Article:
Scarcely a week into Jair Bolsonaro’s tenure as president of Brazil, protections for the environment and indigenous and LGBTQ populations have been removed, and both the neoliberal economic policies closely associated in Latin America with the thirteen-year Chilean dictatorship of Augusto Pinochet, and the language of Brazil’s military junta, which ruled from 1964 to 1985, have resurfaced. “I come before the nation today, a day in which the people have rid themselves of socialism, the inversion of values, statism, and political correctness,” Bolsonaro told his inaugural crowd, pleasing Brazil’s elites and the stock market. His call for surgical violence—Brazil’s “whole body needs amputating” was the memorable phrase—left others fearful of a return to “disappeared” bodies and torture cells.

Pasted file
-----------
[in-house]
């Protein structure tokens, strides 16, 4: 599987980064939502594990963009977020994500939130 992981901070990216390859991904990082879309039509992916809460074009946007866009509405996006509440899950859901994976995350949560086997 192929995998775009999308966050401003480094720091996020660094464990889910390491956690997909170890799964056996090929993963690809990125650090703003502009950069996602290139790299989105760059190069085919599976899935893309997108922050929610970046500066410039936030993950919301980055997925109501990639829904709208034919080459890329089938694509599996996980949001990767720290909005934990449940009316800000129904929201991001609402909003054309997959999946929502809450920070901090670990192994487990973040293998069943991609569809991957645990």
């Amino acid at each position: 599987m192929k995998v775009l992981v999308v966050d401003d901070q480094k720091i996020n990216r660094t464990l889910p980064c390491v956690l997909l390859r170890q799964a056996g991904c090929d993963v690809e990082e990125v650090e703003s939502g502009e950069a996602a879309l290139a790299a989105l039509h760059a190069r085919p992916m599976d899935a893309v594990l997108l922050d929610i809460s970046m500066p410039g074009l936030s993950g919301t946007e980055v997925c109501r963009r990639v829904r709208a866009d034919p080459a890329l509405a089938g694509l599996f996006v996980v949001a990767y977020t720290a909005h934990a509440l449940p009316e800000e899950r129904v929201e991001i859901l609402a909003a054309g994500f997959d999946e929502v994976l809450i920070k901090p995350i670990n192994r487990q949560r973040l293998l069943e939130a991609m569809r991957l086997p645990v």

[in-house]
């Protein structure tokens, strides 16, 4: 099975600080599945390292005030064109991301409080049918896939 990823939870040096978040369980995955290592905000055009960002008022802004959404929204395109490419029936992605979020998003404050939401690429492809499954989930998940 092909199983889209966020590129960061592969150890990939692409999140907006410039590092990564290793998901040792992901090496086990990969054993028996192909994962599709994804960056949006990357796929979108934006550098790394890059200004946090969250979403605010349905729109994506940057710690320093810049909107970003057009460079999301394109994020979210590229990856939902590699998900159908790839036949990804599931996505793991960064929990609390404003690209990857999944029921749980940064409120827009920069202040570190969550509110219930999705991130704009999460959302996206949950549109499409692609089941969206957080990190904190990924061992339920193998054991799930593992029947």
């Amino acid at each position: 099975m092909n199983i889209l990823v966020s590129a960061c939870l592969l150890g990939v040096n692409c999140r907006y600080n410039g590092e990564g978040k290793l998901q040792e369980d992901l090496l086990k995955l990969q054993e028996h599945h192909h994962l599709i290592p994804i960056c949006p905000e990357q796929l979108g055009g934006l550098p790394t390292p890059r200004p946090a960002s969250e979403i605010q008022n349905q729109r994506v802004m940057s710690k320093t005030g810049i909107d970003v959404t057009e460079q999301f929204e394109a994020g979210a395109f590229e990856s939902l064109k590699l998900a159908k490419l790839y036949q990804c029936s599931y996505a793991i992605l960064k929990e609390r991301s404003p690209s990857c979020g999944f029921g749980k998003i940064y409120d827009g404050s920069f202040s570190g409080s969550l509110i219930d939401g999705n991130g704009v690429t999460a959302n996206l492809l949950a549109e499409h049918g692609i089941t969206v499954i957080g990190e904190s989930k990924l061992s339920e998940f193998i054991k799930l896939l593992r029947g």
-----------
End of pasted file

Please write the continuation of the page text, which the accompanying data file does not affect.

Threat is a fundamental tool of the 21st century authoritarians on the rise: Dominating is much easier if you’ve prepared people to be afraid of you when you take office. Bolsonaro used it to sell himself as the only candidate capable of tackling Brazil’s soaring violence problem, which included a record murder rate in 2017. “A good criminal is a dead criminal,” he said last fall, earning comparisons to Philippines President Rodrigo Duterte, who has made good on his own campaign promises to carry out extrajudicial killings of those involved in his country’s drug trade.
Yet Bolsonaro has also preventively criminalized all leftists and other political opponents, promising to send such “red outlaws” to prison or into exile. “It will be a cleanup the likes of which has never been seen in Brazilian history,” he said in October, raising the possibility that he might aspire to be even harsher than the former junta, which he believes didn’t kill enough people. Years of documented Bolsonaro